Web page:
But two stories at different times in history associated opals with bad luck. One is of a cursed opal that King Alfonso XII of Spain received in a ring from a vengeful Comtesse he had previously courted. After giving the opal ring to his wife, she died unexpectedly. The ring was passed down through generations and each new owner also died mysteriously. The depressed king decided to wear it himself, and he, too, died shortly afterward. In reality, at the time, cholera had reached epidemic proportions, killing more than 100,000 people from all class levels, and this was most likely the real reason for these untimely deaths.


Perhaps the most widely known story of opals bringing ill fortune to the wearer was derived from Sir Walter Scott’s Anne of Geierstein, published in 1829. In the novel, the character of princess Hermione wears a beautiful opal in her hair, which sparkles with iridescence when she is in good humor, but flares red when she is not. For this reason, the gem is sprinkled with Holy Water, causing it to lose its luster. The next day there is nothing left of Hermione but a small heap of gray ashes found on her bed. This story caused the opal market to crash.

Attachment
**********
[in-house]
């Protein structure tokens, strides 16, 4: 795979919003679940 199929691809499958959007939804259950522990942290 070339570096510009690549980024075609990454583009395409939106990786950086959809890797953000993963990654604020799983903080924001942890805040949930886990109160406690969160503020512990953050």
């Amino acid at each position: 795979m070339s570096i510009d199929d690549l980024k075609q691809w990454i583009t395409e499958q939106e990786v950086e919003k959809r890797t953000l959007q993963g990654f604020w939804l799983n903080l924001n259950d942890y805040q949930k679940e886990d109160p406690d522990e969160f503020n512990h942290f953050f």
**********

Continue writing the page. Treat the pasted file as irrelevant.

After a huge discovery of opal mines was made in Australia, a British Territory, in 1870, Queen Victoria wore opal jewelry to negate the superstition. She also presented her friends and five daughters with gifts of fine opals. Adelaide, Australia native Tullie Cornthwaite Wollaston, introduced Australian opals to the UK, Paris and the U.S. after discovering mines in Queensland and then New South Wales. He unearthed black opals at Lightning Ridge, New South Wales. He spent a year traveling to the UK and then worked with agents to transport the opals to different countries.